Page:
Mesoamerica communion sacrificial ritual

Aztec religious mythology was about the creation and destruction of the world. If the gods, who created humankind, did not receive regular gifts of human blood, the Aztecs believed that life as they knew it could easily be taken away. To stave off this apocalypse, the Aztec people ate the bodies and drank the blood of sacrificial victims. All of those sacrificed (we know only of males) were about thirty years of age (a sacred number), all celibate males, and all who were hailed as the “Sons of God”.  Captives who faced the sacrificial knife acted either as live images of gods or offerings to them. Their deaths signified the continuation of the life cycle, be it agricultural, lunar, or seasonal. It is imperative in solid interpretation of the original texts chiseled in stone or cast in other formats to view the bodies the Aztecs ate as ‘little pieces of life’, symbols of good fortune to come. Often, only people of high standing were privileged enough to consume human flesh, and they were styled and called priests and bishops who presided over an altar dedicated to God of the Aztecs pronouncing incantations prior to drinking the blood and eating the body of the Son of God—much as in the same way as did the ancient Egyptians. While later Christian missionaries attempted to portray the Aztecs as bloodthirsty and enjoying the sacrificial rituals, this is propaganda, as the texts that exist today show that the Aztecs didn’t consider sacrifice to be pleasurable. It simply had to happen in order for the earth to keep on turning.

There are those who claim that the Aztecs practiced cannibalism and human sacrifice in order to compensate for meat shortages, but there is no proof of this assertion. If it did happen, there is no record, but at best the material (flesh) and other dietary needs were not known at that time. A far better reason would be that the principle justification for sacrificial blood rites among the Aztecs was to maintain the metaphysical and cosmological system that upheld the hierarchical social order of the Aztec elite. The Aztecs believed that the universe depended upon the blood of the sacrificed victims just as Christians believe that the universe began and will end in relation to the body and blood of Christ.  The violence of Aztec civilization was directed against smaller tribes considered to be enemies of the empire. Likewise, Christian civilization was spread by colonial violence, all over the world. “He that is not with me is against me”(Matthew 12:30) and “Go all of you into the world and preach the Gospel to every creature”(Mark 16:15) are two of the many sentences of Christ that justified the violence and rapaciousness of Christian colonial practices. The Aztecs have no record of ever using a speech by a god or a son of a god to justify colonialization or the overthrow of a people, as did the Spaniards, Luther’s German nobility (see: Martin Luther, Wider die räuberischen und mörderischen Rotten der Bauern), and other sects in Christianity. When Christianity plundered the New World and soiled the earth with human blood in quest of forced conversions, those who brought the sword came like thieves at night to wreck carnage on all people. Far crueller were the Christian missionaries, especially the Jesuits, Augustinians, Benedictine, Franciscans and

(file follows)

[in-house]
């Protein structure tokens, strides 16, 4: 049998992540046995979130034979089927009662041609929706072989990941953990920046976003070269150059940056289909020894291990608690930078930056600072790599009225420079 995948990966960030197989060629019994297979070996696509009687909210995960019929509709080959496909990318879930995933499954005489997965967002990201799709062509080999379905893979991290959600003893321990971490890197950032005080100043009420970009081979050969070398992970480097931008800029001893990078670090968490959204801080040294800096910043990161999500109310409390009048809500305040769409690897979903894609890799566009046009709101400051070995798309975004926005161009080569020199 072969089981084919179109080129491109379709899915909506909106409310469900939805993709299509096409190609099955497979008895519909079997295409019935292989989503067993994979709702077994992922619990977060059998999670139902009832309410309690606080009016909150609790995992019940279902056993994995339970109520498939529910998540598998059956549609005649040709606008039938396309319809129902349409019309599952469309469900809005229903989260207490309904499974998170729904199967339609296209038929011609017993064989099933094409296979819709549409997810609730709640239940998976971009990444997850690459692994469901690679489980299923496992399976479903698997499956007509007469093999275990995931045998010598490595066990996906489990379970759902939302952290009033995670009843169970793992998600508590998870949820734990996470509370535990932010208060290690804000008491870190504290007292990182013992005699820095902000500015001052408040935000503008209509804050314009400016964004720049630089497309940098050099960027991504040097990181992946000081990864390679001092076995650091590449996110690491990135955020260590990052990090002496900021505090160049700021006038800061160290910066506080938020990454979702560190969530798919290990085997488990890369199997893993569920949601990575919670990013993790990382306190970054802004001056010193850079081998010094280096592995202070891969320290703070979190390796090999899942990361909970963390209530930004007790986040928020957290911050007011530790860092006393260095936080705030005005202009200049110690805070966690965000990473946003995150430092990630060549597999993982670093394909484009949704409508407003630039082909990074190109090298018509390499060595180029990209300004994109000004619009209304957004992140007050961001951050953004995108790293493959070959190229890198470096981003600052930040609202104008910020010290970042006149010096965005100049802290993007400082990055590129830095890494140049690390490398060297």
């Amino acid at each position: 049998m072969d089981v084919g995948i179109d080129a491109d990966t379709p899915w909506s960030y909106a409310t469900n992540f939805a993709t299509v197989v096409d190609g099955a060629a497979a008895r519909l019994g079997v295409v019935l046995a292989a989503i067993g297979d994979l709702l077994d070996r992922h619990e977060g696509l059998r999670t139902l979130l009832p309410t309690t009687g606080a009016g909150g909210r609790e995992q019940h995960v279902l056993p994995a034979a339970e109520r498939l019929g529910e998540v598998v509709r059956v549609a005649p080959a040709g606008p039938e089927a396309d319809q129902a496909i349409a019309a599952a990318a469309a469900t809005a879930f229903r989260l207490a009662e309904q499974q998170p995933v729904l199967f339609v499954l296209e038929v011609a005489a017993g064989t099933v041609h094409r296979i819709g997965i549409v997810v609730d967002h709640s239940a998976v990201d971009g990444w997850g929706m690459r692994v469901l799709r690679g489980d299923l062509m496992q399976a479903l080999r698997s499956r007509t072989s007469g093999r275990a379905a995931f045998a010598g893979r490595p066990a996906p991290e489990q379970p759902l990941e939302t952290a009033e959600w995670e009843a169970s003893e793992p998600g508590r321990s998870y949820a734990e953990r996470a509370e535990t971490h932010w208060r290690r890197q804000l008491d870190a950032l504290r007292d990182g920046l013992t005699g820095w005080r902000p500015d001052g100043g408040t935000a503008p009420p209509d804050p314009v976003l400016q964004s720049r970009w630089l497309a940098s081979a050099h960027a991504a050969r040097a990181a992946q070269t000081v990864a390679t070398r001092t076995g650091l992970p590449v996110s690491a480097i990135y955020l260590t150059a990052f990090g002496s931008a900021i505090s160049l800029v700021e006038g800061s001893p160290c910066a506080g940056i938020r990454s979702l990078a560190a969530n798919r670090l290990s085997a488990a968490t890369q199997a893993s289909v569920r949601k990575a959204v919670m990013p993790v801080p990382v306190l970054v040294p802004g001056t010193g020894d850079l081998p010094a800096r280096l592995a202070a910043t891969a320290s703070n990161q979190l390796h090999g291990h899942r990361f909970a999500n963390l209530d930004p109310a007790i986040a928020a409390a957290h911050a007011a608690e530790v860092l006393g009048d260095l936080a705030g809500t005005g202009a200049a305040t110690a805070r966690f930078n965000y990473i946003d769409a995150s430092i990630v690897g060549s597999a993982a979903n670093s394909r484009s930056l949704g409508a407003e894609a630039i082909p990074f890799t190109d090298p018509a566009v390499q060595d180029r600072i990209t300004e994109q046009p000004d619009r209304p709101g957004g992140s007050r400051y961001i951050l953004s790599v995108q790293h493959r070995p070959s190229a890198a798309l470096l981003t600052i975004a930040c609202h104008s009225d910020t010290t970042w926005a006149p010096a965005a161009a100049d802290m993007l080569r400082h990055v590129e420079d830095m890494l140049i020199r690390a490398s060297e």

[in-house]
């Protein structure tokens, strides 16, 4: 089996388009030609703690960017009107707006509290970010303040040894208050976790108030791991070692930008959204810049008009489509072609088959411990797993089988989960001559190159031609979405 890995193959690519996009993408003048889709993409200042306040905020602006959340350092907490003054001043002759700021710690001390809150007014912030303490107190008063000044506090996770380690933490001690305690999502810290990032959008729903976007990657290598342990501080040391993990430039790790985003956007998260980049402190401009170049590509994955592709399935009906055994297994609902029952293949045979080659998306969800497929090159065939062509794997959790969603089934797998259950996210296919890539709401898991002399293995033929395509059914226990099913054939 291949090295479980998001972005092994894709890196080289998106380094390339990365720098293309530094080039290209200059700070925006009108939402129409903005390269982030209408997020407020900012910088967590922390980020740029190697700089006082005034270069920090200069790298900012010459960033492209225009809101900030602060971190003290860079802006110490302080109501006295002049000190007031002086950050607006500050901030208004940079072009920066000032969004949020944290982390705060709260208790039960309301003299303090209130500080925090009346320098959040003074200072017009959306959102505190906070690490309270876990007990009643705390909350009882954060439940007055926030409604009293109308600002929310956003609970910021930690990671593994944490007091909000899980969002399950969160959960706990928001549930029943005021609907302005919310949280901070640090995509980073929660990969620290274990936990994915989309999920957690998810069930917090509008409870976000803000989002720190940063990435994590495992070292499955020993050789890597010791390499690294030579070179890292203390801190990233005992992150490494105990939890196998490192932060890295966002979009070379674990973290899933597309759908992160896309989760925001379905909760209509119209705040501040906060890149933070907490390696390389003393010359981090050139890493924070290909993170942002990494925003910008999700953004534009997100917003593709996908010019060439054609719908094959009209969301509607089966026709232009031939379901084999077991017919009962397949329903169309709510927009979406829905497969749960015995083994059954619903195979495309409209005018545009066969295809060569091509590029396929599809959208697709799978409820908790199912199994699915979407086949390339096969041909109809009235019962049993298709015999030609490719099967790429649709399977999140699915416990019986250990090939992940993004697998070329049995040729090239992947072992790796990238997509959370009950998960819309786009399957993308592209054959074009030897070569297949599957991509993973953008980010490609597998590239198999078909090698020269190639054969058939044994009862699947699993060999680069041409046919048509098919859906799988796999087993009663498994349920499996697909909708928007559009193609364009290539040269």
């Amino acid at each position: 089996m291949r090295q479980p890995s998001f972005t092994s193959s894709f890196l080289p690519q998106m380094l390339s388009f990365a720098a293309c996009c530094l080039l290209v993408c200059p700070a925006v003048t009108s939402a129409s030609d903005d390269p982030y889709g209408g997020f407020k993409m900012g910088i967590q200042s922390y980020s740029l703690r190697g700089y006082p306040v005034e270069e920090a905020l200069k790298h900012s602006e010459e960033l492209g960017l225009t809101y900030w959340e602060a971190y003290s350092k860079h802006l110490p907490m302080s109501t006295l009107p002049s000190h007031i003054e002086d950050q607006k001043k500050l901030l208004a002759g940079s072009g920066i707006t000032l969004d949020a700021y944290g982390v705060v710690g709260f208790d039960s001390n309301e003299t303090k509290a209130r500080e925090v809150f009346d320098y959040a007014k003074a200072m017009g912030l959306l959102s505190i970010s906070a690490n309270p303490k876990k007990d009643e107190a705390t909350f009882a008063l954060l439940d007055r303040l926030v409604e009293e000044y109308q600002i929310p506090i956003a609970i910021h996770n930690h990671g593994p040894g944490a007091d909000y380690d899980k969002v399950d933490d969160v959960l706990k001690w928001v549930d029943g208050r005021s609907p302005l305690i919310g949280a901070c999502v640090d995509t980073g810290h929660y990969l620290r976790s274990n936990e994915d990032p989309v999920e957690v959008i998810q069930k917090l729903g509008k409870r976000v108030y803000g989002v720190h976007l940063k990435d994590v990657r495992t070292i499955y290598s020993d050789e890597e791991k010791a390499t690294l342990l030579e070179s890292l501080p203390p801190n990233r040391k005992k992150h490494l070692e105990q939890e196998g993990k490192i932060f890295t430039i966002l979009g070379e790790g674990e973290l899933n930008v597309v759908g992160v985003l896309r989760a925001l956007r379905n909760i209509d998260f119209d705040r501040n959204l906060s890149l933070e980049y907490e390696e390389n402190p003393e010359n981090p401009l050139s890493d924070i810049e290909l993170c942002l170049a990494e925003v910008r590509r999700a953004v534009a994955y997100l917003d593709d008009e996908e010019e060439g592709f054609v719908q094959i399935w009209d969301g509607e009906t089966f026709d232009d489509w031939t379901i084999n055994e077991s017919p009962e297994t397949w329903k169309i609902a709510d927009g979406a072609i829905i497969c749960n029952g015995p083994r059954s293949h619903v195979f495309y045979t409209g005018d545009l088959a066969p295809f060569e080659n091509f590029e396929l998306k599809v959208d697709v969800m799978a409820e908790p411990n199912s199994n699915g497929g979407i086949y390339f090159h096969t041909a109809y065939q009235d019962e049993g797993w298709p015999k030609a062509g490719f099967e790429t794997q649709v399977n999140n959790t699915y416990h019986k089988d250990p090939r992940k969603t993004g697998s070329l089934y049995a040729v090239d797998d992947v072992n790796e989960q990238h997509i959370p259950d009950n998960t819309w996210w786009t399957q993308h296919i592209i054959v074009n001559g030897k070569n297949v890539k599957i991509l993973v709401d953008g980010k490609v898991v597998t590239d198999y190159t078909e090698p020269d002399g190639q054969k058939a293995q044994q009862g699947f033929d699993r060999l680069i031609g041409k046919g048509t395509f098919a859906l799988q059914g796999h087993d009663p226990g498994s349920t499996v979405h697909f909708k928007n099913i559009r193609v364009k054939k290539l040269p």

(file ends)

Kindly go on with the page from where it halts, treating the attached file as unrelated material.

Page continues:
Cannibalism in the New World